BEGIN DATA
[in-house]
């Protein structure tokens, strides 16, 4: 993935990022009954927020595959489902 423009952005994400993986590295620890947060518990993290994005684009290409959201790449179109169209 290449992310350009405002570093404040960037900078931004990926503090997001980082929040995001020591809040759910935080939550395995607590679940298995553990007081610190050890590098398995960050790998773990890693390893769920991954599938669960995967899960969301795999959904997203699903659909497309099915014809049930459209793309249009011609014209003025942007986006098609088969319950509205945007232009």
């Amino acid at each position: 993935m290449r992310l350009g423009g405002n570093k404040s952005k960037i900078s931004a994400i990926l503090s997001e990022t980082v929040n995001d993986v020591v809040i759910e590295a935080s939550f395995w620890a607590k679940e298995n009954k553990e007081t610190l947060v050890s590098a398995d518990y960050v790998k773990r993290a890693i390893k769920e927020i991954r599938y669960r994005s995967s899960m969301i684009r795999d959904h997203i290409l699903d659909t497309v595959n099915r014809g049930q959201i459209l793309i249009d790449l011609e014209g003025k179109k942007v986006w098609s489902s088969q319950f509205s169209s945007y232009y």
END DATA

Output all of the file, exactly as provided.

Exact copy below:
[in-house]
């Protein structure tokens, strides 16, 4: 993935990022009954927020595959489902 423009952005994400993986590295620890947060518990993290994005684009290409959201790449179109169209 290449992310350009405002570093404040960037900078931004990926503090997001980082929040995001020591809040759910935080939550395995607590679940298995553990007081610190050890590098398995960050790998773990890693390893769920991954599938669960995967899960969301795999959904997203699903659909497309099915014809049930459209793309249009011609014209003025942007986006098609088969319950509205945007232009």
């Amino acid at each position: 993935m290449r992310l350009g423009g405002n570093k404040s952005k960037i900078s931004a994400i990926l503090s997001e990022t980082v929040n995001d993986v020591v809040i759910e590295a935080s939550f395995w620890a607590k679940e298995n009954k553990e007081t610190l947060v050890s590098a398995d518990y960050v790998k773990r993290a890693i390893k769920e927020i991954r599938y669960r994005s995967s899960m969301i684009r795999d959904h997203i290409l699903d659909t497309v595959n099915r014809g049930q959201i459209l793309i249009d790449l011609e014209g003025k179109k942007v986006w098609s489902s088969q319950f509205s169209s945007y232009y």